- McGowan Government proposes new legislation to strengthen the Banned Drinkers Register
- Trials in the Kimberley, Pilbara and Goldfields to be extended, with the option to include additional locations
- Proposal seeks to create additional pathways onto the BDR through police and courts
The McGowan Government has today announced plans to strengthen the Banned Drinkers Register (BDR) trial underway in the Pilbara, Kimberley and Goldfields regions.
The BDR was first launched in the Pilbara in December 2020 and aims to address alcohol-related harm by targeting problem drinkers and restricting their access to takeaway alcohol.
In areas where the BDR is currently being trialled, anyone buying takeaway packaged liquor must present an eligible form of identification to be scanned at the point of sale. Scanners then notify the seller if the customer is on the BDR.
The Department of Local Government, Sport and Cultural Industries (DLGSC) engaged the University of Western Australia (UWA) to produce the Pilbara BDR Interim Evaluation Report, which identified potential scheme improvements.
Based on the recommendations in the report, the Government has developed proposals designed to strengthen the BDR. Consultation will now start on these proposals, which include:
- expanding pathways for problem drinkers to be put on the register, such as further options for police or through court-ordered pathways;
- making the BDR mandatory for all licensed takeaway alcohol premises in areas where the BDR operates;
- minimise secondary supply by creating an offence for knowingly supplying liquor to a person who is on the BDR;
- giving police powers to seize or dispose of liquor if in the possession of a person who is registered on the BDR due to a Barring Notice or Prohibition Order; and
- requiring online liquor retailers to check the BDR before going ahead with the sale.
Under the proposed changes, police would have the ability to apply to have someone placed on the BDR for alcohol related offending that occurs outside a licensed premises, including alcohol related violence and drink driving.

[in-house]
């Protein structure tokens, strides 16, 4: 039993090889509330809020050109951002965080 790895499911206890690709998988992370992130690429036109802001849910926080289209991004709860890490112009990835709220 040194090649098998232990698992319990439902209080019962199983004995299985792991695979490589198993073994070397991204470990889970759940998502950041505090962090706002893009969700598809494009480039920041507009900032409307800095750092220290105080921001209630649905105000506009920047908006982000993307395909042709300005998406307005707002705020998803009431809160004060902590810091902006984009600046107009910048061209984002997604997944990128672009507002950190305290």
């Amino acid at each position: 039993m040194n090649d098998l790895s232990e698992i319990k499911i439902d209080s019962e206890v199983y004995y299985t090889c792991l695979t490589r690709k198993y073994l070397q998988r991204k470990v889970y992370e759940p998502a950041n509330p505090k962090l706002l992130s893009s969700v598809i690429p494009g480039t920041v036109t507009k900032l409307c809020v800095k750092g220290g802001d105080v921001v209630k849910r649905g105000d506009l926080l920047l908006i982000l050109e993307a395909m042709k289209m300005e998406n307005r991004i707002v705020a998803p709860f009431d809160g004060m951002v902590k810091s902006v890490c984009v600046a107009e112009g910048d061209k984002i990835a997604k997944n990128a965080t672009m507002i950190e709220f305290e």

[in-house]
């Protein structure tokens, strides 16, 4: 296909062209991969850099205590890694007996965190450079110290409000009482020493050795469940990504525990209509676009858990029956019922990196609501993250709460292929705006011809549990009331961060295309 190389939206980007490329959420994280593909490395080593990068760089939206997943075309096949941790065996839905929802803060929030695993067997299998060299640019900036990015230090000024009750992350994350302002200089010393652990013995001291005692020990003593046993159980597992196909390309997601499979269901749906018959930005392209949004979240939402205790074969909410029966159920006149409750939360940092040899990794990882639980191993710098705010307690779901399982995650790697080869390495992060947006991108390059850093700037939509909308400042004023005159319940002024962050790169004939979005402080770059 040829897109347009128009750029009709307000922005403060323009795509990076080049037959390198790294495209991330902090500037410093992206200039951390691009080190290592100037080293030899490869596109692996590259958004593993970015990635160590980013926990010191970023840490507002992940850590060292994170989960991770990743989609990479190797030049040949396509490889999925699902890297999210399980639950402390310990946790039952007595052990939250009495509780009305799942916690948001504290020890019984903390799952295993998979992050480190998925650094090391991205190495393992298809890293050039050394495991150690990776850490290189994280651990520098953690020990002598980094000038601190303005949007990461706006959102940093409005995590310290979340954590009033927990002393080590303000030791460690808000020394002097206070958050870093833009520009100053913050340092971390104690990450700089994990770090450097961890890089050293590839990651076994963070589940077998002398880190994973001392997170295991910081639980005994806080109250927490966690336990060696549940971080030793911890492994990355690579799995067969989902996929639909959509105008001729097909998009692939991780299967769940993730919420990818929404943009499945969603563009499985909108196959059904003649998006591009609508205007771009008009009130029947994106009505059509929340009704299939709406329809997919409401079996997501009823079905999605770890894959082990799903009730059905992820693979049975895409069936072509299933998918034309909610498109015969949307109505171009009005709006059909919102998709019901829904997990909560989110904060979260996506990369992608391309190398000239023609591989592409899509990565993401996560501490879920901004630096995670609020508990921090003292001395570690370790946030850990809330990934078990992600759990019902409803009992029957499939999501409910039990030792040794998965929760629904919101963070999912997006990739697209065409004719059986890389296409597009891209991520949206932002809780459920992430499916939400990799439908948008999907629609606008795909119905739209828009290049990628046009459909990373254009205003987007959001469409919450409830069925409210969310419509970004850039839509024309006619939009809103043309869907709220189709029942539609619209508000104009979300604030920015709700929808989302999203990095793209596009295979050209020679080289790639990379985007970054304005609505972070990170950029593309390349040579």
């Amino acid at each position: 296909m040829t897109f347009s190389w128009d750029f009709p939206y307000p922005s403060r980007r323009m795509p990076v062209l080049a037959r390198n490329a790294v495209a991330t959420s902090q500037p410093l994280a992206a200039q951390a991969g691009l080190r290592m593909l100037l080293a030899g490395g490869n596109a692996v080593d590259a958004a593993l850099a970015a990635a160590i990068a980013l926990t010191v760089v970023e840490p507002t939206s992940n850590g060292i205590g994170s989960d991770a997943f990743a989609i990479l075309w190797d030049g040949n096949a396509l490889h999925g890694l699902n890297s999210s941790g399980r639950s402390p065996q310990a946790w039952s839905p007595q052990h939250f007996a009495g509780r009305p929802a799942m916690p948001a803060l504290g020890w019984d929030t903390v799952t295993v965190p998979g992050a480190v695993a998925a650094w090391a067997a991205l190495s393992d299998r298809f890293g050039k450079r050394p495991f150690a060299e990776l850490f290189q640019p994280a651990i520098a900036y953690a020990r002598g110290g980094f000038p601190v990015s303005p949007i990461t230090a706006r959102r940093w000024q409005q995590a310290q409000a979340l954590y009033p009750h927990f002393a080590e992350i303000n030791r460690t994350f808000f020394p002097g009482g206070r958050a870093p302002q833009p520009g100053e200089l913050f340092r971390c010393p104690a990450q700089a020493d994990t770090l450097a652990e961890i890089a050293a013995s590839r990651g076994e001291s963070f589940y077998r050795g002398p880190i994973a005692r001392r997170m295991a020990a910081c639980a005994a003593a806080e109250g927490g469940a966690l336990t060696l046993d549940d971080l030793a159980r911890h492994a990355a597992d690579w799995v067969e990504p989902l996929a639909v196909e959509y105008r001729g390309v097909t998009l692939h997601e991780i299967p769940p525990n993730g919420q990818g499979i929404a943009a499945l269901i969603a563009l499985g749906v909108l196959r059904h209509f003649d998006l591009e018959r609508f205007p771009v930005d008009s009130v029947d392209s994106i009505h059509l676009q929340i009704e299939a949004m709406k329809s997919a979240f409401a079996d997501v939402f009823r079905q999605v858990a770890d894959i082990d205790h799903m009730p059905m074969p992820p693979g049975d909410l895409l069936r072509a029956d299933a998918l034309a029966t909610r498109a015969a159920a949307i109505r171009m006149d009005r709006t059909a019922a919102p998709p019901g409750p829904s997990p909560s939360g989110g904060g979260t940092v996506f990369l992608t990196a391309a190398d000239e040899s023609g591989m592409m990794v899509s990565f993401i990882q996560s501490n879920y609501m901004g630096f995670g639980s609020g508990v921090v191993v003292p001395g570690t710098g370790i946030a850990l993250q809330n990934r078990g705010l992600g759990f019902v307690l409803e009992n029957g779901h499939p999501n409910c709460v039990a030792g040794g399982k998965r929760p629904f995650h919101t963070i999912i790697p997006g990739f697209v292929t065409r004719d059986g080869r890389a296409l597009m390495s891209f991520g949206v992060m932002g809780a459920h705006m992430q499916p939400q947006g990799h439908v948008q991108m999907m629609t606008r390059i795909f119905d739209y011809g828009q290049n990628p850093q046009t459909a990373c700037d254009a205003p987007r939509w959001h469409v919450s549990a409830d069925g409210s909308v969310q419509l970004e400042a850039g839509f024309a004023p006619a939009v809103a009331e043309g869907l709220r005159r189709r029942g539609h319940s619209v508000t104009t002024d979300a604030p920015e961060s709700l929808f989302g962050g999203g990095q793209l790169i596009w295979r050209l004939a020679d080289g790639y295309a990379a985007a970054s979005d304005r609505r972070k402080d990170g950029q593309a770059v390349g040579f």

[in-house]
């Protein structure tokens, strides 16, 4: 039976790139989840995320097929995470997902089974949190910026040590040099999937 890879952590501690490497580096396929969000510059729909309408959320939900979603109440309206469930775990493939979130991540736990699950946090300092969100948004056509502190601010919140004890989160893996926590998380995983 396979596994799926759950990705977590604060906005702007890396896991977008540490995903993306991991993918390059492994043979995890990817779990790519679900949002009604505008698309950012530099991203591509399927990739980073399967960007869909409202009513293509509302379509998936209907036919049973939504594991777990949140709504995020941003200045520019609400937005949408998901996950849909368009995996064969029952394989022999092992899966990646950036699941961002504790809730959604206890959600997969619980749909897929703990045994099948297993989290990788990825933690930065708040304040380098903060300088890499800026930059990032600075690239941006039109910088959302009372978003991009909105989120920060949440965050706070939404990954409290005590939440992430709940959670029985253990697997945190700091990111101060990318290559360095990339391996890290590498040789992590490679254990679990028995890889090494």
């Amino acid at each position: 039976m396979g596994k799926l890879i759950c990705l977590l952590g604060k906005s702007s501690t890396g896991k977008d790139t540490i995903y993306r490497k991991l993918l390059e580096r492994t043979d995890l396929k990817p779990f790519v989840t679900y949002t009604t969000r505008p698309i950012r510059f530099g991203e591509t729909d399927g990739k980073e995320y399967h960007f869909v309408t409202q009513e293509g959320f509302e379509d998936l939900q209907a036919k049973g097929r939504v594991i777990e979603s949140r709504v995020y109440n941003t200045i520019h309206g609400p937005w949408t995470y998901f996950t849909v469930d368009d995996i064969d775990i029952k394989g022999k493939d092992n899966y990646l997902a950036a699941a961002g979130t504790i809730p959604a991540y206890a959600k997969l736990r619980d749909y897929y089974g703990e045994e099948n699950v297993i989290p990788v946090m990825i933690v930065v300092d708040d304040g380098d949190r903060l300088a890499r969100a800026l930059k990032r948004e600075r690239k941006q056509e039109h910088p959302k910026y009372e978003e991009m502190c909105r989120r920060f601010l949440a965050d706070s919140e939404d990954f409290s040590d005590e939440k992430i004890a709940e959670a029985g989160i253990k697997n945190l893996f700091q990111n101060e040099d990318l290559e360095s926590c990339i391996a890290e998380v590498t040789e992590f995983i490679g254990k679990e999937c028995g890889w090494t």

Courts and WA Police would also be able to include placement on the BDR as a part of bail or parole conditions.
DLGSC will also consult on including additional locations into the BDR trial.
The consultation period is four weeks from 29 September 2022. To find out how to have a say, visit the DLGSC website at www.dlgsc.wa.gov.au/bdr.
Comments attributed to Racing and Gaming Minister Tony Buti:
"There has been some common feedback on ways to optimise the Banned Drinkers Register trial following launches in the Pilbara, Kimberley and Goldfields.
"We've listened to that feedback and developed a package of improvements that will help the Banned Drinkers Register to function as intended.
"Drink driving and violent offences are big contributors to alcohol-related harm - this consultation is about creating avenues for people convicted of these offences to be put on the BDR.
"It will also look at providing another sentencing tool for magistrates in dealing with problem drinkers that frequent our courtrooms.
"Minimising the harmful impacts of alcohol consumption to individuals, families and whole communities is an ongoing priority for the McGowan Government.
"How we do that, taking into consideration the State's vastness and diversity, presents us with unique policy development challenges, and this makes consultation vital.
"WA Police, local governments and liquor outlets have done a fantastic job with the trial so far. I look forward to working with them on the next stage of the trial."
Minister's office - 6552 6400